The present study aimed to investigate whether daily steps in male college students have actually decreased in the last decade. If the decline in steps is found, we additionally aimed to examine whether the decline in steps is attributed to a reduction of exercise or, rather, to a reduction of non-exercise activity. A serial cross-sectional study was performed from 2003 to 2012 at the Osaka Institute of Technology. A total of 1,215 male college freshmen were analyzed. Every year, scores of the physical activity levels were evaluated by a questionnaire, and we measured daily steps of participants using a pedometer during usual 1 week. Daily behavior record was also analyzed (n = 69). There were no significant trends or differences in characteristics of participants and the scores of physical activity levels throughout the 10 years. However, interestingly, significant decreasing trends were observed in the steps of average and weekend. In addition, daily behavior record analyses indicate that a cell-phone or a PC usage increased significantly in both weekday and weekend and that playing video games increased significantly in weekday. Therefore, these data support the view that daily steps have actually reduced in the last decade. Our findings also raise the possibility that the decline in steps may be related to the decline in non-exercise activity associated with the increase in a cell-phone or a PC usage and playing the video games.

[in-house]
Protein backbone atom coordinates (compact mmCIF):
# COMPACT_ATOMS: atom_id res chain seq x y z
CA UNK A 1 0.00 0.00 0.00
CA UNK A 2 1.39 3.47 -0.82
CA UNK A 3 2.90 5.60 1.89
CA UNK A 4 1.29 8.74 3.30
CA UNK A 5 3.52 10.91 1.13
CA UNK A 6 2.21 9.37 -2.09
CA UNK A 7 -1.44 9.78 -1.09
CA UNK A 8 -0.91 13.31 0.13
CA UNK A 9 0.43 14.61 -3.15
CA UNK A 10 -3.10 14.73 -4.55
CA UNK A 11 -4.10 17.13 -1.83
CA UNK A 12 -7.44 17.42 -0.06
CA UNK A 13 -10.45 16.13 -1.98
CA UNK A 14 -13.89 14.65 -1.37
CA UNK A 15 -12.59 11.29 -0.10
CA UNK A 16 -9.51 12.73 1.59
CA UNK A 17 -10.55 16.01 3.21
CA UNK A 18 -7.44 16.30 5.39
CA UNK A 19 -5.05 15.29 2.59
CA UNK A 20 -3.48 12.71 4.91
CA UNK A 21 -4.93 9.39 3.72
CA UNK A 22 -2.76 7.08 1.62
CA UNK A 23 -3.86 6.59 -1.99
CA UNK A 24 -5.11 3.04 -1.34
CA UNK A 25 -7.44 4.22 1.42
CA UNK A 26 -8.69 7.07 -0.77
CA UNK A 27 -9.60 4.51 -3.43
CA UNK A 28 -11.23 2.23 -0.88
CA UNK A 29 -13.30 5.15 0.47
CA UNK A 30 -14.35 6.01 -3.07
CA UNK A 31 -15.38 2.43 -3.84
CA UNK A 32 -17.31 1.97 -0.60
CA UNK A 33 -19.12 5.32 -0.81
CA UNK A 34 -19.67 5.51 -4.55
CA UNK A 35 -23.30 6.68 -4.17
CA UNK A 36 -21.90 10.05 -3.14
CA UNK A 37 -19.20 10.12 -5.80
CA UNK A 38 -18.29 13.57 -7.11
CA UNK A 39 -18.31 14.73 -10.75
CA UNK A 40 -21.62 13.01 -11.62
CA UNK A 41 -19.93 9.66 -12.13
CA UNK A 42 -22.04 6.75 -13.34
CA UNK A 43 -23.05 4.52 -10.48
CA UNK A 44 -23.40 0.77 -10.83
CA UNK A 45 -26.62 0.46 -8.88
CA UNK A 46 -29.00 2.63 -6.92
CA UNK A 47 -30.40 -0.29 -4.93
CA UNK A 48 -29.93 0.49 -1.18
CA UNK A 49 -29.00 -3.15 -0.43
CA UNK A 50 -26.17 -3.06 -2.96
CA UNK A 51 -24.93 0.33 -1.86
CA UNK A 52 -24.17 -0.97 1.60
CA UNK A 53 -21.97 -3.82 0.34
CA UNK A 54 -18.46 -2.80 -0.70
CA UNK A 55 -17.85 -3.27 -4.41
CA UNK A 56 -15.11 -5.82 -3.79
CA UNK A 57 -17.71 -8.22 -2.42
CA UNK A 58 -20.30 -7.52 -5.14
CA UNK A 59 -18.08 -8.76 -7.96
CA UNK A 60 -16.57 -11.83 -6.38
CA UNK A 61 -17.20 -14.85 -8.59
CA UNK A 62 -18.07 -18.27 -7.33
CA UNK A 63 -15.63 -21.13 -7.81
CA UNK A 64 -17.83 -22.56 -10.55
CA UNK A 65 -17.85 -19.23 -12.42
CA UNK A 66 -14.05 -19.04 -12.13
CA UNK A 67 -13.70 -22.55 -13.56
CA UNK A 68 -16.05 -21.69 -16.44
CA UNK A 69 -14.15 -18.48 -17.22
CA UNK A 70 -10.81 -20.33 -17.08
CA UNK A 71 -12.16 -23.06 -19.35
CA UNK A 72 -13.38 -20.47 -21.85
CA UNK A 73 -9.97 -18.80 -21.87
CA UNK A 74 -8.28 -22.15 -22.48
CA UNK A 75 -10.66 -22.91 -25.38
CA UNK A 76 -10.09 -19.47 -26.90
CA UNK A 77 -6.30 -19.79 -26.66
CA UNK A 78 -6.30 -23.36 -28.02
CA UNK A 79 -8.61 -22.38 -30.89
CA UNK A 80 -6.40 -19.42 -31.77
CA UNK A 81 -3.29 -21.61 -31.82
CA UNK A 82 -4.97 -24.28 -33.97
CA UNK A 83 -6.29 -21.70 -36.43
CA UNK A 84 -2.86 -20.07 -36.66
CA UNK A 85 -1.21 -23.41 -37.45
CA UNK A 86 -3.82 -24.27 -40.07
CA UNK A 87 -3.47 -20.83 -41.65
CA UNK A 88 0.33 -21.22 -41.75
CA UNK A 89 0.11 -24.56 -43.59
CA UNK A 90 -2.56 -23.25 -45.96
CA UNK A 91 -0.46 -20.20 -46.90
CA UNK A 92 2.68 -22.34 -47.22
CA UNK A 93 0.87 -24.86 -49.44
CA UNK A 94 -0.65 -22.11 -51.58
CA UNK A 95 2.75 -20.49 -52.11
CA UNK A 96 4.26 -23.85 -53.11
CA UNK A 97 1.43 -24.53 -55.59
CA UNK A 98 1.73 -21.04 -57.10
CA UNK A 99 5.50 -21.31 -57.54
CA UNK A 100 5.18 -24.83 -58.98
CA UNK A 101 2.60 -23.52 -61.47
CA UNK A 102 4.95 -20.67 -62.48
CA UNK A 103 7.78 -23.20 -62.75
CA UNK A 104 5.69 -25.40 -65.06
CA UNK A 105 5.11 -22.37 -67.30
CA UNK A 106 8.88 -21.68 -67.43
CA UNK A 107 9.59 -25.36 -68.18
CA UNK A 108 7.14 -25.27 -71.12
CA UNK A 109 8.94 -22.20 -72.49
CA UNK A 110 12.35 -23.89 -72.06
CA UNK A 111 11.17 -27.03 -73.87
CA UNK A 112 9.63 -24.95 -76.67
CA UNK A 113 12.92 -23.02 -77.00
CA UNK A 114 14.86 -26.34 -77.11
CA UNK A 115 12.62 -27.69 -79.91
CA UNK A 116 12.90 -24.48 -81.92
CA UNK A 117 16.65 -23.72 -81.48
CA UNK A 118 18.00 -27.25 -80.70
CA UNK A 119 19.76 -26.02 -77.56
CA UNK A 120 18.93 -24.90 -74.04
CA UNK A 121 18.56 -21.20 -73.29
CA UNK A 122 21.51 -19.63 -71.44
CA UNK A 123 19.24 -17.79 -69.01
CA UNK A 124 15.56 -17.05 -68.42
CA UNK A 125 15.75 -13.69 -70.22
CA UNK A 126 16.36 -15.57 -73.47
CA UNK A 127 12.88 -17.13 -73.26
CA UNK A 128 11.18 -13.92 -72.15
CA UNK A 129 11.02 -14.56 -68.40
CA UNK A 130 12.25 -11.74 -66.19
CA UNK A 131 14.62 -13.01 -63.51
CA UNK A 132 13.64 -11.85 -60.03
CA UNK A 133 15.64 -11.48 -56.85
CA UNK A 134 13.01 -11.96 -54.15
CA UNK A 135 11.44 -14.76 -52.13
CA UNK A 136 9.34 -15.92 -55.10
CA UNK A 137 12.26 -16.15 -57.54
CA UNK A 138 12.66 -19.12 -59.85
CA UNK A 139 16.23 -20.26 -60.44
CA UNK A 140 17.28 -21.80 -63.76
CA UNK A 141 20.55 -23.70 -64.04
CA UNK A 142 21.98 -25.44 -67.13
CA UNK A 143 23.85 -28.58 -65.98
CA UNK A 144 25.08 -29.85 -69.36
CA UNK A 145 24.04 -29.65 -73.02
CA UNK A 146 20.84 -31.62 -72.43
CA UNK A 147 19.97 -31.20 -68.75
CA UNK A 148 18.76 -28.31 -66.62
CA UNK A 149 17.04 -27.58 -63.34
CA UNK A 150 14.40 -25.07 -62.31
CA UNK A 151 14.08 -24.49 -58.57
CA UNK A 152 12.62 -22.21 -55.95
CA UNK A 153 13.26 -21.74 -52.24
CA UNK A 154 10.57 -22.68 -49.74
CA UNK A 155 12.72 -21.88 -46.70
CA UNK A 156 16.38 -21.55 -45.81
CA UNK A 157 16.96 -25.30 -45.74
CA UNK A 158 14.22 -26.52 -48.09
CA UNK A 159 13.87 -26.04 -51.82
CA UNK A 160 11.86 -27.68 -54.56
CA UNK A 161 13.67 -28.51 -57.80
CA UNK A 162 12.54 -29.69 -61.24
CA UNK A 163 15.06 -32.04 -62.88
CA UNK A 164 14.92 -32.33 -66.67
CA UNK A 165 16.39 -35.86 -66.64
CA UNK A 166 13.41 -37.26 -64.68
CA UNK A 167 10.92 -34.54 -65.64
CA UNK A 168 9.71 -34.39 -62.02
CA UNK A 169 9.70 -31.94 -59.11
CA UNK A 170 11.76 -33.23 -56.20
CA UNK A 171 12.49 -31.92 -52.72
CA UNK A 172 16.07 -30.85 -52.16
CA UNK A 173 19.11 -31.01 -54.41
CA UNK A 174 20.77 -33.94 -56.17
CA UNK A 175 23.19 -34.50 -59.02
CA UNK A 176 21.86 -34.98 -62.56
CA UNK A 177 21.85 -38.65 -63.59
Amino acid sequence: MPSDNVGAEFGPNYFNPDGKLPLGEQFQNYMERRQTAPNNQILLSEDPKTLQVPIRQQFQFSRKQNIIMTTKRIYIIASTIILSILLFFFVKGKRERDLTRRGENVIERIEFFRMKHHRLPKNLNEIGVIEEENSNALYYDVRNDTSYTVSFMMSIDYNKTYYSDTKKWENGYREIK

2014 The Japanese Society of Physical Fitness and Sports Medicine